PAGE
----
Josie Frasier would like to work in early child education. That’s the field in which she has an associate’s degree.
“But I haven’t been able to use my degree because the positions I’ve interviewed for always end up filled by someone else,” said Frasier, 27, who drives for Uber in Lansing.
Frasier thinks a key reason she hasn’t been hired is because she’s transgender.
At least one in five transgender people surveyed in studies between 1996 and 2006 report experiencing employment discrimination, including being fired, denied a promotion or harassed, according to the Human Rights Campaign. The advocacy group also says transgender also face barriers as job applicants.
Frasier didn’t transition until after she finished her degree program three years ago, but she “questions the decision all the time.”
“Don’t get me wrong, I love who I’ve become,” she said. “But I think supervisors who run institutions of education for young children aren’t ready to have a trans person working with kids, partly because parents might strongly oppose it and partly due to their own biases.”
Even if a transgender person doesn’t opening disclose their biological gender, there are legal ways potential employers can find out. Legal background checks often will find previous names or a different gender identity.
“Employers are hesitant to hire transgender people because they don’t fit into the neat categories of man and woman, which is harder for some people to grasp,” said Erich Pitcher, an associate director of research and communication with the Office of Diversity & Cultural Engagement at Oregon State University.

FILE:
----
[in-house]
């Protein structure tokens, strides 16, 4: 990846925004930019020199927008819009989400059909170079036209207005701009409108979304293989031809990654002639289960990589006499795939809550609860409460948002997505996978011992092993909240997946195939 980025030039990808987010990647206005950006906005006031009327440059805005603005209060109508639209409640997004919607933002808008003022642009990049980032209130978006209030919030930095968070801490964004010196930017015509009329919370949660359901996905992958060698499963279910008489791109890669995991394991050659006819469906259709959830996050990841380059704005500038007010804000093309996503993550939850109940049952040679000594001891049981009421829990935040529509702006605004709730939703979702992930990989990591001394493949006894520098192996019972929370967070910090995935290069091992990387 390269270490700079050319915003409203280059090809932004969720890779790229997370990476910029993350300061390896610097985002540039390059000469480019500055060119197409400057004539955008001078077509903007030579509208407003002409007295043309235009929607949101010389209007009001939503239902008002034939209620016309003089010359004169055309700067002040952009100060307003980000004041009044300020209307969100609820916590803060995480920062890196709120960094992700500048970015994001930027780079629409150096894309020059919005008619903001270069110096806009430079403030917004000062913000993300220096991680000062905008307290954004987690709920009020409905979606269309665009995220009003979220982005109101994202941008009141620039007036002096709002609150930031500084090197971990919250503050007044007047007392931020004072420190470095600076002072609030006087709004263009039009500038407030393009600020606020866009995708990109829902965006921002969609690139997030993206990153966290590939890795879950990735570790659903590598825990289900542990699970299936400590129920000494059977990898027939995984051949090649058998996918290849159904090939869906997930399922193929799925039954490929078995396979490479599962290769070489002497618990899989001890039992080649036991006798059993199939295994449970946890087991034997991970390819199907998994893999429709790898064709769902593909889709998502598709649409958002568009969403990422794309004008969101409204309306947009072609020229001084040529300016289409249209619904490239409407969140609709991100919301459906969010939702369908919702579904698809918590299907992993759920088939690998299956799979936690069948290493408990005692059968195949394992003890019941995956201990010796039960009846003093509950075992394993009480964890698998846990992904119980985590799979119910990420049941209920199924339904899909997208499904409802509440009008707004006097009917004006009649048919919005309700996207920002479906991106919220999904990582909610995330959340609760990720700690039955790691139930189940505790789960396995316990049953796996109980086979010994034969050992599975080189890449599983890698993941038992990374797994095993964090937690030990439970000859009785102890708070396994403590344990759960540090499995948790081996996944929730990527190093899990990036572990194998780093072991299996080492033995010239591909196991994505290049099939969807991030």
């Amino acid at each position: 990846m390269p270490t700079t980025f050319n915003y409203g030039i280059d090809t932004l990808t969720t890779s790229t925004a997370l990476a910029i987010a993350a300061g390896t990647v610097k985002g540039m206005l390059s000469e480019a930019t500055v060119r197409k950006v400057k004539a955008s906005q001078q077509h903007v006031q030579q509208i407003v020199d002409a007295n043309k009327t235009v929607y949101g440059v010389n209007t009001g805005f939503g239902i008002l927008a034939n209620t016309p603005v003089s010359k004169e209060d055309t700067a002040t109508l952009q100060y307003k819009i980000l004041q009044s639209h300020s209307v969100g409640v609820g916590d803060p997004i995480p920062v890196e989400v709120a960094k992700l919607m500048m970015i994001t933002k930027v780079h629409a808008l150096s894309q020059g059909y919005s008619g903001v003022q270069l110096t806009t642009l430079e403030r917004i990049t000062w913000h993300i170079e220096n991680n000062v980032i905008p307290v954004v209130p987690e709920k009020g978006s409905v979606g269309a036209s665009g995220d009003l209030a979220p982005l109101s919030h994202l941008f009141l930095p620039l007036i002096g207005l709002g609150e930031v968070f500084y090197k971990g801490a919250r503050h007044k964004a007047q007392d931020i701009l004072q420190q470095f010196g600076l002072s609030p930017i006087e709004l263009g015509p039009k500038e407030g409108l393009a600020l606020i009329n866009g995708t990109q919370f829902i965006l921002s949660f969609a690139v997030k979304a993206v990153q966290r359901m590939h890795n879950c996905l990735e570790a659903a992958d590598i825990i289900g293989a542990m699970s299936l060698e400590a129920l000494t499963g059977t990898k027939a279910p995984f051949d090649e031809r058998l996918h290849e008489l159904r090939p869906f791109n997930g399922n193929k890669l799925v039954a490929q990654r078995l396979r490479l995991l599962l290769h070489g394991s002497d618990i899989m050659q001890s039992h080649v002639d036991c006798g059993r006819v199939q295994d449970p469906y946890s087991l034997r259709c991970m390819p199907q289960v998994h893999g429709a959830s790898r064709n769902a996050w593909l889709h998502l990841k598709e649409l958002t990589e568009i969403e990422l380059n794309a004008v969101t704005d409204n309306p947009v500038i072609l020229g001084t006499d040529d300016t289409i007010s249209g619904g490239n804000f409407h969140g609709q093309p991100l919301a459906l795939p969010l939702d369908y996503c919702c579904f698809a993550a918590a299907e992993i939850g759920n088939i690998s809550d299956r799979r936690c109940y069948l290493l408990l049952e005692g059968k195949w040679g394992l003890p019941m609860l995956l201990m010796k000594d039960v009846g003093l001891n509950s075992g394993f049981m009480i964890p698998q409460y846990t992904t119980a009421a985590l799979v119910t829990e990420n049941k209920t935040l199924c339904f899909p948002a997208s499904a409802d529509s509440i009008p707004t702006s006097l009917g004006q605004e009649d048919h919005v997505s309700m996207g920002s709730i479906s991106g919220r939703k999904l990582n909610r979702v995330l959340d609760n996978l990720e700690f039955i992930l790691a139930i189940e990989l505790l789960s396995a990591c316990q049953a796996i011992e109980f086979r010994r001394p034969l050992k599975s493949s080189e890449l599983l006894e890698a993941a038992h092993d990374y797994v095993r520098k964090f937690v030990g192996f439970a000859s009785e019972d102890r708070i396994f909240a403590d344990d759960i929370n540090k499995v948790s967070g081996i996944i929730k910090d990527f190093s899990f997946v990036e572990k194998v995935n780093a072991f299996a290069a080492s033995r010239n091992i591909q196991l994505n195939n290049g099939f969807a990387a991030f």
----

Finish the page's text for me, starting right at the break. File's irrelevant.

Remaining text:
Those who are employed have a low income, according to a socioeconomic study by the American Psychological Association. The study states that 64 percent of transgender people reported salaries below $25,000 a year.
Frasier said she made about $18,000 last year when she worked as a full-time cashier at Lansing pharmacy. She’s also worked as a telemarketer and a janitor.
Lexie Riddle, a 32-year-old trans woman from Jackson, Michigan, said that she has found it easier to get hired since she’s transitioned.
Riddle said she is hoping to work in health care, as she is pursuing her master’s degree in health care leadership. Formerly, she made about $12,000 a year working part-time at the Jackson College financial aid office, where she stayed for six years.
During her time as an office worker, Riddle said the only issue she had was that she was expected to use the bathroom of her biological sex. She said she used private, unisex bathrooms whenever possible.]
“Before, I identified as a gay male and I came across very feminine in interviews, but now my femininity matches my gender,” Riddle said. “But, I must say these aren’t interviews for the most coveted positions.”
Corporate hiring policies can unintentionally create systems that are discriminatory, Pitcher said, and the systems aren’t structured in ways that allow these problems to be easily challenged.
“Nobody’s saying directly let’s pay this person less because they’re trans or because they’re a woman or because they’re black,” he said.
Pitcher, who has doctorate in Higher, Adult and Lifelong Education from Michigan State University, said when he was working on his dissertation, he talked to a person employed in higher education who had begun opening transitioning gender.
“Their colleagues struggled with the idea, questioning what bathrooms this person would use, causing embarrassing scenes for this person and not respecting the pronouns this person wanted to go by,” he said. “Their work environment became hostile, and they ending up seeking employment somewhere else.”
However, it doesn’t always end that way.
“Some people’s transitions are welcomed and respected where they work,” Pitcher said,” which shows there is hope for equality in the workplace for trans men and women.”